Act I, Scene VII
Three reviews and I put up another piece.
Kaulitz [September 30, 02:33 PM]: Hi Anna, I know you are not online but we have not talked in a long time and I was worried about you. Donít think I didnít notice you avoiding my questions about your well-being. Rereading our last conversation I realize I may have been too forward and I apologize if I have scared you off. I know you prefer to remain anonymous and I respect that wish. Even if you do not want to talk anymore, please let me know if you are alright. Love, Bill.
Anna stared at her screen for a long time. Truth was, she had been avoiding him. He had made her feel comfortable in her own skin for the first in a long time, had made her forget the misery of her life if only for a moment, and she couldnít lie to him anymore.
Because the truth was that she was not just avoiding him, she was also avoiding herself, and her mess of a life. Pretending that she was not still being ripped apart by grief, that she did not still lie awake every single night wondering if she should not just end it all, because she did not believe the hole in her chest would ever close enough to allow her to breathe Ė let alone heal completely.
For a long time she had been able to pretend. To her parents, to her friend Shelly, and to her colleagues and the costumers at work, but she couldnít anymore. Perhaps she needed another change of scenery. Or perhaps this was something that neither time, nor a different place, would ever fix.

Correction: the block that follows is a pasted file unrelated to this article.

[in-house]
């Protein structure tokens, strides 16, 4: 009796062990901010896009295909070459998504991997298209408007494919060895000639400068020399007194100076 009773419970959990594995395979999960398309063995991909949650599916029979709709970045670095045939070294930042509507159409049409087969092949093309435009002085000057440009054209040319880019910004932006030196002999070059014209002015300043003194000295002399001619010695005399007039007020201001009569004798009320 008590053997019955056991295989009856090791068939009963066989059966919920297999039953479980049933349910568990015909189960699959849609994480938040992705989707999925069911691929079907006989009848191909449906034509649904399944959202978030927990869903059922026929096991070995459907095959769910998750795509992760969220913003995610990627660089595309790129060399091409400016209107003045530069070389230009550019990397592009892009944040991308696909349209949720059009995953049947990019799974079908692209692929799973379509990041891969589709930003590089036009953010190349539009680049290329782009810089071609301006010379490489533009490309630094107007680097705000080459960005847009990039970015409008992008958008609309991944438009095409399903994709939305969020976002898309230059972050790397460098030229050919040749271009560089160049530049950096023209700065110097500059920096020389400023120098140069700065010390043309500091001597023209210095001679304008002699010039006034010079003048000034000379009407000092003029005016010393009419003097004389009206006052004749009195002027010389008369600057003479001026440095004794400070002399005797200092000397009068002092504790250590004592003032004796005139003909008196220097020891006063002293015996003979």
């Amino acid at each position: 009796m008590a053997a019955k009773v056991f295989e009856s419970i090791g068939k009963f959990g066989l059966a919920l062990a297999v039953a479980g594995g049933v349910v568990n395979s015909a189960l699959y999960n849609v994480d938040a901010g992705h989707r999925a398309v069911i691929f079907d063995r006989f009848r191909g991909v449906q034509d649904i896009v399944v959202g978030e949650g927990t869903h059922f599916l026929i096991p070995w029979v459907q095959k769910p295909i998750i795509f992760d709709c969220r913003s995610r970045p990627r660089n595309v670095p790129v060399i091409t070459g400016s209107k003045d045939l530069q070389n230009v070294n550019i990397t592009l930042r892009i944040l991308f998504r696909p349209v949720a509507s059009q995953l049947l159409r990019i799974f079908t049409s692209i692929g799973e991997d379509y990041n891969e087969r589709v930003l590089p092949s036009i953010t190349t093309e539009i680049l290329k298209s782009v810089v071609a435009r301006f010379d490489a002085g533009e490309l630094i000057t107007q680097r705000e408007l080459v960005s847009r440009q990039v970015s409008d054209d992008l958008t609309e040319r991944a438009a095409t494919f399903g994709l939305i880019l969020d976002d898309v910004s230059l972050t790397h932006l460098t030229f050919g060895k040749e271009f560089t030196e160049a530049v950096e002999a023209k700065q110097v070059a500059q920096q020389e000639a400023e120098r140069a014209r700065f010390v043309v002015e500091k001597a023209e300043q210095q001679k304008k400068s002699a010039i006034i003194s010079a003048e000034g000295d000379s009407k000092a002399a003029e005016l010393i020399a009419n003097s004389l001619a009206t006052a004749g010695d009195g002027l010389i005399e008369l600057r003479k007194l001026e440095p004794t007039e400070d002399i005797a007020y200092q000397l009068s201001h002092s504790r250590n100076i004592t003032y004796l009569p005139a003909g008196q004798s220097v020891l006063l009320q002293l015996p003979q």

Standing in front of the mirror, she stared at the shell of the woman that she had once been. Her brown hair hung limply to her shoulders. Her green eyes were distant and dim. She was wasting away. Every day a bit more. Soon, all that would be left to do was actually die.
Her eyes fell on the untouched bottle of sleep pills. A prescription from the doctor in Sacramento, on recommendation of her parents. She had not touched them up until now, but suddenly found her hand reaching out to the bottle. As if in trance, she unscrewed the lid, watching herself in the mirror as she canted it in her hand. She watched as this sad, pitiful girl breathed in deeply, ready to take life into her own hands. Ready to take life with her own hands.
With a loud sob she dropped the bottle in the sink, pills strewn everywhere, as she clapped her hand in front of her mouth. She was not just a spectator of her own life. She did not have to do this. She could go back. And yet, as she had watched herself prepare to take her own life, she had felt like there had been nothing she could do to stop it. Or perhaps she had not wanted to stop it.
She was feeling so tired, so very tired. Slinking to the floor, she pulled up her legs and rested her head on top of them. She reached in her sweatpants, scrolling down her contact list, looking through tear-streaked vision for that one person that she had saved but had never wanted to contact. So why was she now? It was a bad idea, but Anna found that she hardly cared at that moment. That moment, she just needed to feel like someone understood. Like someone cared.
ĎBill, itís Anna,í she started as soon as she heard him pick up the phone.